HSK 6 gets you halfway

Imagine that you’ve been studying hard for a couple of years and have finally passed HSK 6. Going by the HSK wordlists, you’d know about 2,600 characters and around 5,000 words.

The Chinese government defines literacy for urban, white collar workers as knowing more than 2,000 characters (source), so congratulations, you’re no longer illiterate.

Unfortunately, you may still feel illiterate because if you try to read native level newspapers and novels, you’ll be overwhelmed by new words and characters.

How overwhelmed you ask?

Let’s look at the numbers and see how often you’ll come across an unknown character if you know all the characters from the HSK wordlists up to level 6.

Normally words rather than characters are the important unit to consider when learning Chinese, but this article looks at characters because that will let us establish the minimum baseline of unknown words that someone at HSK level 6 is likely to encounter. You might be able to guess the meaning of unknown words you read in context if you know all the characters, but a word with an unknown character in it is guaranteed to be at least partly unknown.

The following tables contain HSK 6 character statistics generated by Chinese Text Analyser for several novels of varying length and difficulty.

Each table contains the total number of characters in the novel (both unique and overall), along with the total number of characters from the novel that are also found in levels 1-6 of the HSK wordlists.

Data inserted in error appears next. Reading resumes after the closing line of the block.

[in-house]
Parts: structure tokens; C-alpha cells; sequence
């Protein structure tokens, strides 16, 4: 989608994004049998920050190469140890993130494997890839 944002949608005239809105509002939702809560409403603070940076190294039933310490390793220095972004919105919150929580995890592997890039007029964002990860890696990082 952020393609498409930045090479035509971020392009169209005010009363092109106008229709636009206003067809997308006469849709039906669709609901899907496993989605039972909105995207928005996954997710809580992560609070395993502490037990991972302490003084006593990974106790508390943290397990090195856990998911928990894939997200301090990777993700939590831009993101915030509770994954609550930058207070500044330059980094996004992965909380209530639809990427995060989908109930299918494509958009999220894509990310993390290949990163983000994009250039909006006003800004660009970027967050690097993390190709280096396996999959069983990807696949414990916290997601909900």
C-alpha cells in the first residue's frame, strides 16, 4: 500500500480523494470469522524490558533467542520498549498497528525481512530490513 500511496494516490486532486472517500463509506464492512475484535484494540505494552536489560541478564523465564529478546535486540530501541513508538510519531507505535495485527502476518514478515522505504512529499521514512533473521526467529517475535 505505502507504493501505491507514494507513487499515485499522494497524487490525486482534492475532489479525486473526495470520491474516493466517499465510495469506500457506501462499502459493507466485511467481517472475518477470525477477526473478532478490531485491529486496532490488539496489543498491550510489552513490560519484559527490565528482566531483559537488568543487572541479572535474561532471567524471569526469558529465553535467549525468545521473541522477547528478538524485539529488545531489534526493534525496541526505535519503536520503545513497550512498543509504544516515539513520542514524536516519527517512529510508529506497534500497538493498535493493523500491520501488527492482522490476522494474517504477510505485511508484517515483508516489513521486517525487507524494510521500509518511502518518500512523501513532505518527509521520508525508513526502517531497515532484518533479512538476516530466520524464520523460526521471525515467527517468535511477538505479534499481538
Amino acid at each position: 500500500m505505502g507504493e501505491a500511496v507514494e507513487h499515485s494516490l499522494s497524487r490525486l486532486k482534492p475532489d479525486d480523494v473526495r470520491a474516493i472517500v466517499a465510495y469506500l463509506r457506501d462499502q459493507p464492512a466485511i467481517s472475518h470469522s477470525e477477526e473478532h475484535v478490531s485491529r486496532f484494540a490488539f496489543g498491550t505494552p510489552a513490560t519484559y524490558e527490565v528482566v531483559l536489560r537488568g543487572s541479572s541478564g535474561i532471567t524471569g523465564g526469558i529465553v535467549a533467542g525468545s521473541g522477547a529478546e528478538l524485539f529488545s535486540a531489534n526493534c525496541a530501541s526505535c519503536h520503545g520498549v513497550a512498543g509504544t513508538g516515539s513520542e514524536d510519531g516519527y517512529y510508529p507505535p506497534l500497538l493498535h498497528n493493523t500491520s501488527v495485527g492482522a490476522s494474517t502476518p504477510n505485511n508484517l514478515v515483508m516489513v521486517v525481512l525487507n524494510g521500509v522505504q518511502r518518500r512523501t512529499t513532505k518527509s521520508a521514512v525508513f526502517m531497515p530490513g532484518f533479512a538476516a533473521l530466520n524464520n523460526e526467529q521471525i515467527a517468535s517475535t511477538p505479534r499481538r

Characters Total HSK 6 %HSK 6
Unique 2,015 1,776 88.14%
All 81,508 79,679 97.76%


Characters Total HSK 6 %HSK 6
Unique 2,806 2,215 78.94%
All 132,950 128,044 96.13%


Characters Total HSK 6 %HSK 6
Unique 3,221 2,241 75.16%
All 307,817 296,079 96.19%


Characters Total HSK 6 %HSK 6
Unique 4,118 2,552 61.97%
All 1,023,987 983,936 96.09%

What’s interesting about the above numbers is that even though the more difficult texts have a much higher percentage of unique unknown characters, the percentage of all characters you’d be able to recognise is roughly similar at 96-97%.

You might look at those numbers and think that 96-97% recognition of all characters seems pretty good, but for the purposes of reading comprehension it’s actually quite terrible. If you do the math, that’s 3-4 characters out of every 100 that are unknown, which works out to one unknown character for every 20-30 characters you read. For reference, that’s about this much text:


Or one unknown character per sentence.

A typical Chinese novel has about 500-600 characters per page, and at the above rate, that works out to roughly 20 new characters per page.

That’s what HSK 6 gets you in real terms when reading a Chinese novel, approximately one unknown character per sentence and twenty new characters per page.

If your goal was to have no more than one new character per page of text, you’d need to recognise 99.8% of all characters on the page.

According to the JunDa character frequency list for imaginative texts you’d need to know ~4,400 of the most frequent characters to get that level of coverage.

In other words, HSK 6 gets you about halfway there.

If that seems disheartening, it gets worse.

Those 2,600 characters you already know get you 96-97% recognition of all characters you are likely to encounter in a novel. The next 2,000 characters will only get you an extra 3-4% recognition, and that makes learning them a long hard grind, with little reward along the way.

The point of this article is not to demotivate you though, rather it’s to help you set expectations.

If you’ve passed HSK 6 and are wondering why you still can’t read novels without being overwhelmed by new vocabulary, well, don’t worry, it’s completely normal and as the numbers show, it’s to be expected.

© Copyright 2021 Imron Alston